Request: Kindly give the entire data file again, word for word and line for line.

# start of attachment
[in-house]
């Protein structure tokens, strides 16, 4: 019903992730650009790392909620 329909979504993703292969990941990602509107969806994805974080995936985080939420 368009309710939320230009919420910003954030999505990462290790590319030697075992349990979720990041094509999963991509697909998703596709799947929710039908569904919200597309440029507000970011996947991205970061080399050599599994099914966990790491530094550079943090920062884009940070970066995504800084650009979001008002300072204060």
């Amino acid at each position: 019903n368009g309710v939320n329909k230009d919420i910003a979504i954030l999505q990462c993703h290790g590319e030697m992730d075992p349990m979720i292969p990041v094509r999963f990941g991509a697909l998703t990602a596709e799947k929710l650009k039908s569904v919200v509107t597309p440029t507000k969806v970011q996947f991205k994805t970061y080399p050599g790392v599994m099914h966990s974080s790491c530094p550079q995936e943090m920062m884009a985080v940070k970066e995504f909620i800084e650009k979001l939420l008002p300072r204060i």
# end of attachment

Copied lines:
[in-house]
């Protein structure tokens, strides 16, 4: 019903992730650009790392909620 329909979504993703292969990941990602509107969806994805974080995936985080939420 368009309710939320230009919420910003954030999505990462290790590319030697075992349990979720990041094509999963991509697909998703596709799947929710039908569904919200597309440029507000970011996947991205970061080399050599599994099914966990790491530094550079943090920062884009940070970066995504800084650009979001008002300072204060």
């Amino acid at each position: 019903n368009g309710v939320n329909k230009d919420i910003a979504i954030l999505q990462c993703h290790g590319e030697m992730d075992p349990m979720i292969p990041v094509r999963f990941g991509a697909l998703t990602a596709e799947k929710l650009k039908s569904v919200v509107t597309p440029t507000k969806v970011q996947f991205k994805t970061y080399p050599g790392v599994m099914h966990s974080s790491c530094p550079q995936e943090m920062m884009a985080v940070k970066e995504f909620i800084e650009k979001l939420l008002p300072r204060i």